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The Fats of Life: Omega3 Fatty Acids

How can anything with fat in it be good?

Although all fat may seem bad, fat in seafood is wonderful! Seafood fats can help prevent heart disease and some studies indicate these fats may offer some hope for people with diabetes, cancer and even arthritis. All this is due to the omega-3 fatty acid in fish a revolutionary health discovery.

Whats so special about fish fat? What makes it so important in our bodys battle between good and bad fats?

Fats differ according to the kinds and amounts of fatty acids they contain. Eating too much of certain kinds of fatty acids, especially the saturated sort, raises blood cholesterol levels and encourages heart disease. Unsaturates from fish, however, can actually lower blood cholesterol levels.

Omega-3s work in special ways, many of which scientists have only recently begun to understand. They discourage clogged arteries by changing the pattern of fats in the blood. Omega-3s make the platelets in the blood less likely to stick together and cause a heart attack. Omega-3s also have positive effects directly on the heart itself, making its rhythmic beat more stable. All these effects lower an individuals heart disease risk.

Last year, a study from England reported that men who had survived a heart attack and who then began eating rich fish, lived longer than similar heart patients who did not eat fish regularly. In other research, people who had their arteries surgically unclogged had less re-clogging of their blood vessels afterward when they consumed oils found in fish.

While most of the initial excitement about the positive benefits of omega-3s centered on their role in preventing heart disease, scientists have found many other exciting potential benefits. Omega-3s influence events going on in blood cells, ateries and veins, liver, skin and other tissues. They also subdue some of our immune responses, offering potential benefits in arthritis, psoriasis and asthma. Scientists even speculate that omega-3s were shown to be important in the development of nervous tissue in the brain and eye. Omega-3s are concentrated in these tissues, be we do not understand fully how they function. Babies fed breast milk have omega-3s in their tissues whereas those fed formula without omega-3s have almost none. Work with premature infants suggests that it is important for pregnant women to eat fish regularly to ensure their babies obtain omega-3 fatty acids for optimum brain and eye development.

The evidence makes it clear that we will benefit from having omega-3s on duty at all times. They key is to equip ourselves by eating fish, especially rich fish, routinely at least twice a week.

Brain Food

A new study reaffirms what most of us already knew: eating fish keeps you healthy in body and mind.

A study by researchers at the University of Guelph in the Toronto area discovered that the fatty acids found in high concentration in many fish species may help to ward off Alzheimers.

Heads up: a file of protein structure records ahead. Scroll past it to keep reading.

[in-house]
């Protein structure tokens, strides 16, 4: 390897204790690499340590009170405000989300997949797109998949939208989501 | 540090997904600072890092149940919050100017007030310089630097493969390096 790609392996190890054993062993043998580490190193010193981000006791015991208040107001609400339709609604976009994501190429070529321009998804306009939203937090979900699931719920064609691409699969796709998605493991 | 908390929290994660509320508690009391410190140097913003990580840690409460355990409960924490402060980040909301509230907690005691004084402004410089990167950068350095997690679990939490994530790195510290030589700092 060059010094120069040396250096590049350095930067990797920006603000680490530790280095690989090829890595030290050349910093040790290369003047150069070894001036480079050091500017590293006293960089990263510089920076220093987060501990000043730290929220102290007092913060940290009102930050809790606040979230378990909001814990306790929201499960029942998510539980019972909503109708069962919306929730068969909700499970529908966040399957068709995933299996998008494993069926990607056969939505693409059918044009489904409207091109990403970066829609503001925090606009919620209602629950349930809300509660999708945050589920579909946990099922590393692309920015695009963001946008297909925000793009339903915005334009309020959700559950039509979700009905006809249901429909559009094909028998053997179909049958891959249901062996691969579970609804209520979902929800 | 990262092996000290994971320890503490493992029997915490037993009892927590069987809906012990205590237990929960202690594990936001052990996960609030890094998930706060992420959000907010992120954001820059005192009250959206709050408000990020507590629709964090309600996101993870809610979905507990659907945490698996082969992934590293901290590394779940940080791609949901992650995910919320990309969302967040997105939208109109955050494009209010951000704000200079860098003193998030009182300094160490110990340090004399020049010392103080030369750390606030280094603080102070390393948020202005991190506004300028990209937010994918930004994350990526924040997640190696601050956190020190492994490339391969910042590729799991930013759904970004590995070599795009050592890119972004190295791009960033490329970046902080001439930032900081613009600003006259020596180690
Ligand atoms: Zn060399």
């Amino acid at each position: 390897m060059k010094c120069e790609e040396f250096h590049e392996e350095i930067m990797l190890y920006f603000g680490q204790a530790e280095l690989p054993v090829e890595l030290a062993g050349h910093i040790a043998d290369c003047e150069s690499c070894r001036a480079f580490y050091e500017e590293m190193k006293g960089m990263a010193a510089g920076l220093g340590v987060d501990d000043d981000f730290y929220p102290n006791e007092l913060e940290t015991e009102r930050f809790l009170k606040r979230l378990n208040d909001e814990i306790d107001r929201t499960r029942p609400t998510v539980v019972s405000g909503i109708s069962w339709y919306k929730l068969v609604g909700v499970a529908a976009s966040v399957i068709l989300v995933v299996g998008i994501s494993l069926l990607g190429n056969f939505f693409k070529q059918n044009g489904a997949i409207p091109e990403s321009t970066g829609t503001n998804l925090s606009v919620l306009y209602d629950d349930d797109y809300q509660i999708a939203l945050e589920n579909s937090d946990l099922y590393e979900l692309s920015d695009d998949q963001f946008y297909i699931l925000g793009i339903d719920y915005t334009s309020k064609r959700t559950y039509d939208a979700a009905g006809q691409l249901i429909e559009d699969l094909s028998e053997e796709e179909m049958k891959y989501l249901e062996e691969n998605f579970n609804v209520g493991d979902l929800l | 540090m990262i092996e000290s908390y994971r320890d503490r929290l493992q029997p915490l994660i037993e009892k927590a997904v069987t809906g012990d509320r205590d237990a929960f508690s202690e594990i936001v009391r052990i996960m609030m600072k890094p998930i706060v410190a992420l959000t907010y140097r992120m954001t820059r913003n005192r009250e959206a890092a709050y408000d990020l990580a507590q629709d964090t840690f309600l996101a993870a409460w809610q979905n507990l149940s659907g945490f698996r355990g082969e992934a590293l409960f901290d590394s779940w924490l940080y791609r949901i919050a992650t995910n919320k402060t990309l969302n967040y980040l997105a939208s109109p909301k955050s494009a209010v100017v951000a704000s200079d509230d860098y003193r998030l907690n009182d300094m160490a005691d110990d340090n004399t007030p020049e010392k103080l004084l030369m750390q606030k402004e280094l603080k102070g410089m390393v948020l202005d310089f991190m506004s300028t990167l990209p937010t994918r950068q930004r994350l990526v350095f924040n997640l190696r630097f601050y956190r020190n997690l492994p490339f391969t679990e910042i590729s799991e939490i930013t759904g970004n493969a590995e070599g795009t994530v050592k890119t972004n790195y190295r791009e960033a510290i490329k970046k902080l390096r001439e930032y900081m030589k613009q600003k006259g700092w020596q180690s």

The researchers found that Alzheimers patients (as well as other elderly sufferers with other cognitive impairments) had lower levels of DHA (a type of fatty acid) in their blood. DHA and other Omega-3 fatty acids are found abundantly in tuna, trout and salmon, as well as most other seafoods. The fatty acids have already been found to reduce ailments such as depression, heart disease and ADD (attention deficit disorder).

Julie Conquer, director of the research unit, suggested that we not only try to increase fish consumption in our elderly population, but also the population at large. She noted that nursing homes should tailor their meal plans to reflect the findings on fish and the apparent necessity for DHA and other fatty acids.

Conquer said, Given that our research indicates that decreased levels of DHA also appear to accompany cognitive impairment with aging, we think this is a sign we should all be eating more fish. We agree.


More Good Health News for Women & Fish

The associated press reported recently that a study of about 80,000 American woman has shown that eating fish in modest amounts may significantly reduce the risk of the most common type of stroke. . .

The star of the show, of course, are Omega-3 fatty acids. These beneficial acids are thought to lower levels of blood fat linked to heart disease and to keep blood from clotting. Fish such as mackerel, salmon and sardines are especially rich in Omega-3s.

In the most recent study which took place at the Womens Health Hospital in Boston, researchers from Harvard University found that eating fish regularly was linked with reductions in the risk for ischemic strokes, which are clot-related and account for about 83 percent of all strokes in the US.

Women who ate about 4 ounces (110 grams) of fish two to four times weekly cut their risk of ischemic stroke by 48 percent. Though slightly higher risk reductions were found in women who ate fish five or more times weekly, there were relatively few women in that group. Risk reductions, though not statistically significant, were also found even in those who ate fish once a week or less.

Mounting evidence about fish-linked cardiovascular benefits led the American Heart Association to include eating two servings of fish a week in its updated dietary recommendations last fall.